Technologically speaking, overall IoT security spending in 2020 saw a 40.3% increase. Hackers considered the pandemic to be an attack opportunity, meaning companies who pay attention to such trends found an added prerogative to more effectively secure their data. Also, it was discovered that many IT professionals used pandemic hygiene issues to digitally “groom” their operations, so they were more secure in terms of data management overall. 83% of companies implemented new digital hygiene measures in 2020.
Cloud computing capability was partially behind both infrastructural IoT deployment and digital hygiene development. Collaterally, as IoT has enabled predictive maintenance, maximized ROI has led to a further increase in IoT use. Finally, spending seemed to advance more in software areas than hardware areas with respect to IoT in 2020. Only 5.4% more was spent on varying computers, sensors, and chipsets. In some economic regions, spending actually declined. Going forward, keep an eye on IoT chipsets; growth is expected to be notable in 2021, and into 2022.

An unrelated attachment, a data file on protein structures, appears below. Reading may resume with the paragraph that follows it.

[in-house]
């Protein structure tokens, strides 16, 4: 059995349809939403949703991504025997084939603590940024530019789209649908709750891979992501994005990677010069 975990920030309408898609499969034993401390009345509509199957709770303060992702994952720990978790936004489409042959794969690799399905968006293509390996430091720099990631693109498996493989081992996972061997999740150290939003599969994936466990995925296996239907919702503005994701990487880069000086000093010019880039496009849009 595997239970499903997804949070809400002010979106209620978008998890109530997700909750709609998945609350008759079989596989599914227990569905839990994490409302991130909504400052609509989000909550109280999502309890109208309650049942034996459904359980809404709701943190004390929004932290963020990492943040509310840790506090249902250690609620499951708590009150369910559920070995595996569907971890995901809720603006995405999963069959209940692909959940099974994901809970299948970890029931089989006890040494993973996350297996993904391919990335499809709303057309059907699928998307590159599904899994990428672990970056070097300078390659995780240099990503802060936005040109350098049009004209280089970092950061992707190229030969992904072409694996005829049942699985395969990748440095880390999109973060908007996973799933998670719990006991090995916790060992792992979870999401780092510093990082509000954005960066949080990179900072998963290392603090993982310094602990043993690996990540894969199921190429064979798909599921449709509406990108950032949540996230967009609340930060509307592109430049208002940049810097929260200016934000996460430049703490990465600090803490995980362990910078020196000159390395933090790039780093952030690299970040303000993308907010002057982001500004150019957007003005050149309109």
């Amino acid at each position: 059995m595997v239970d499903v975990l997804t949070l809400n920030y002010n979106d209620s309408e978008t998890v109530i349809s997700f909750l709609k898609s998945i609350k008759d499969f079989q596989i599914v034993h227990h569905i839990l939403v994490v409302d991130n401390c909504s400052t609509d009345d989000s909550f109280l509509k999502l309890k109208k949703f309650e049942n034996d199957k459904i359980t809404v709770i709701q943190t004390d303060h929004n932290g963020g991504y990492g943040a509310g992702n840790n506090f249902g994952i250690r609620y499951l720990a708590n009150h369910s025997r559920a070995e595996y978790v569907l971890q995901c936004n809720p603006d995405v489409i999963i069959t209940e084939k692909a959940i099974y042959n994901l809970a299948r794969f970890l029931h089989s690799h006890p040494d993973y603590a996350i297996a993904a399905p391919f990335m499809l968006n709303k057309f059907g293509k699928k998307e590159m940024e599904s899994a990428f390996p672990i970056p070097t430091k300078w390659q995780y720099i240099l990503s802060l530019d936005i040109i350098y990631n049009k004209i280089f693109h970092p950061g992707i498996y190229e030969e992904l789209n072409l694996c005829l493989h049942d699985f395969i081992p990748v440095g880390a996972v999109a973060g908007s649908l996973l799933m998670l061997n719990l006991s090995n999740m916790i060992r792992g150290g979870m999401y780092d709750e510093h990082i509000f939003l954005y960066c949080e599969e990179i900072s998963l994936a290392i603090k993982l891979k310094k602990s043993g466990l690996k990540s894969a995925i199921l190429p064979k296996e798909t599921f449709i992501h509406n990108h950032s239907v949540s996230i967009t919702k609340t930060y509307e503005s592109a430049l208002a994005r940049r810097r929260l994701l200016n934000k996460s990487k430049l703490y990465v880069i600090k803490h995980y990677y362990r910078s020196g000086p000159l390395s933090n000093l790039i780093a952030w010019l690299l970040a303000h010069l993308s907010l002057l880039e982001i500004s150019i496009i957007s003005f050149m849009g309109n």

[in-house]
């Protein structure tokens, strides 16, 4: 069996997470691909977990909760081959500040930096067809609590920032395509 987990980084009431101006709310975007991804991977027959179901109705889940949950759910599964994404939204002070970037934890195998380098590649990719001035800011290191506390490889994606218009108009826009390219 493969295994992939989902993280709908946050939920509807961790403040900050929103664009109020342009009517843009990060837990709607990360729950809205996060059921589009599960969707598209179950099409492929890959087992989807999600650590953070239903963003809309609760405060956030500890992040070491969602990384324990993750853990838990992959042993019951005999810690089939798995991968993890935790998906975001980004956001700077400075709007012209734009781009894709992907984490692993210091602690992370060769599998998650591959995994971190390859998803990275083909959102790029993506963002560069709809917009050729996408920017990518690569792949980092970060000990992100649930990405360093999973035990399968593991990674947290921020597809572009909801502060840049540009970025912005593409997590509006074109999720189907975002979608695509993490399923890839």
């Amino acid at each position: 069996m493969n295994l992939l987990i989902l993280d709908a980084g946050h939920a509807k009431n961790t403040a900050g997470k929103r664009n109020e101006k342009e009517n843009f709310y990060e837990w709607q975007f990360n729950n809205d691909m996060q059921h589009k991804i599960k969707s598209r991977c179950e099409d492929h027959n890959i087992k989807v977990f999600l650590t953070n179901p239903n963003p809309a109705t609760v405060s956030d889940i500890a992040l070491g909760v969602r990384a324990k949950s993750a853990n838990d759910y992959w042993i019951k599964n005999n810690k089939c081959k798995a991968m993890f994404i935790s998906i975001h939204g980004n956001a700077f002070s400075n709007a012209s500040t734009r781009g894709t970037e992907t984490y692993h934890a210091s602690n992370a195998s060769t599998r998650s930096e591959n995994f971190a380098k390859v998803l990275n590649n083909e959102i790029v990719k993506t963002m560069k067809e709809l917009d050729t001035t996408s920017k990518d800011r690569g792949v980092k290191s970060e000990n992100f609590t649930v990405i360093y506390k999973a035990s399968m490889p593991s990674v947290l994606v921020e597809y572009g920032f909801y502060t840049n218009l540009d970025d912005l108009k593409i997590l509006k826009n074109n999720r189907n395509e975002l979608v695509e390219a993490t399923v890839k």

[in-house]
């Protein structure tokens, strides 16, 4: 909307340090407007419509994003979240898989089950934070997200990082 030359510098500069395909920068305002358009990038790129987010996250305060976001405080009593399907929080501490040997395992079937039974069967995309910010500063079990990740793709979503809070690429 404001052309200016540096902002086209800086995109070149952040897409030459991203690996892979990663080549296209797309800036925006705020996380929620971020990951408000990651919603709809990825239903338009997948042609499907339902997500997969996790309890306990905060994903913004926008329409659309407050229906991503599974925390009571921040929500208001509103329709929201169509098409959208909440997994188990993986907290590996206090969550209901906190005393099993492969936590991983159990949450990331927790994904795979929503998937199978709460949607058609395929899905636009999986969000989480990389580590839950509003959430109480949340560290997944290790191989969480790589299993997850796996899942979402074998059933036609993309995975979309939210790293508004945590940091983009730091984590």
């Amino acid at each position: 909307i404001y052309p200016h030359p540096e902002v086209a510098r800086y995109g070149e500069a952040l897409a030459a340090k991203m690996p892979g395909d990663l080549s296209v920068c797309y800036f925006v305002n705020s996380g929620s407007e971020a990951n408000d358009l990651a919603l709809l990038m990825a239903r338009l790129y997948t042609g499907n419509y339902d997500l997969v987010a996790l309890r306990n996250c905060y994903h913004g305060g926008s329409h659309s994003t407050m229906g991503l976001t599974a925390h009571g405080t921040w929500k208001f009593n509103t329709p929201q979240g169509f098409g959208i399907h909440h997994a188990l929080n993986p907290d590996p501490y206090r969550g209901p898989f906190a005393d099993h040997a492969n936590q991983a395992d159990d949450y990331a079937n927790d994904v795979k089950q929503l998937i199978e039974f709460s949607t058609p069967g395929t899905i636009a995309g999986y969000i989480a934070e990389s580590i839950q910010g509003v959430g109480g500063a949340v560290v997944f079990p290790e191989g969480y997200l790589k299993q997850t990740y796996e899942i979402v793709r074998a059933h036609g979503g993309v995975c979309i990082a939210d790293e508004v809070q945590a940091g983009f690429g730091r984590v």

Not-Quite-Miscellaneous Stats Worth Considering from 2020 to 2022
Most households have at least 10 devices connected. As 2021 comes to a close, that number is nearing 50 per household, and certainly will increase. Think about it: a smartphone, a smartwatch, a smart car, a smart thermostat, smart light bulbs, smart garage door openers, smart cameras, smart baby monitors–smart homes, in general, can include dozens of IoT devices. Spending in the world overall is said to have surpassed $1 trillion in 2020. Meanwhile, endpoint security spending will reach around $631 million by year’s end. That’s a huge increase; in 2016, spending was only at $91 million.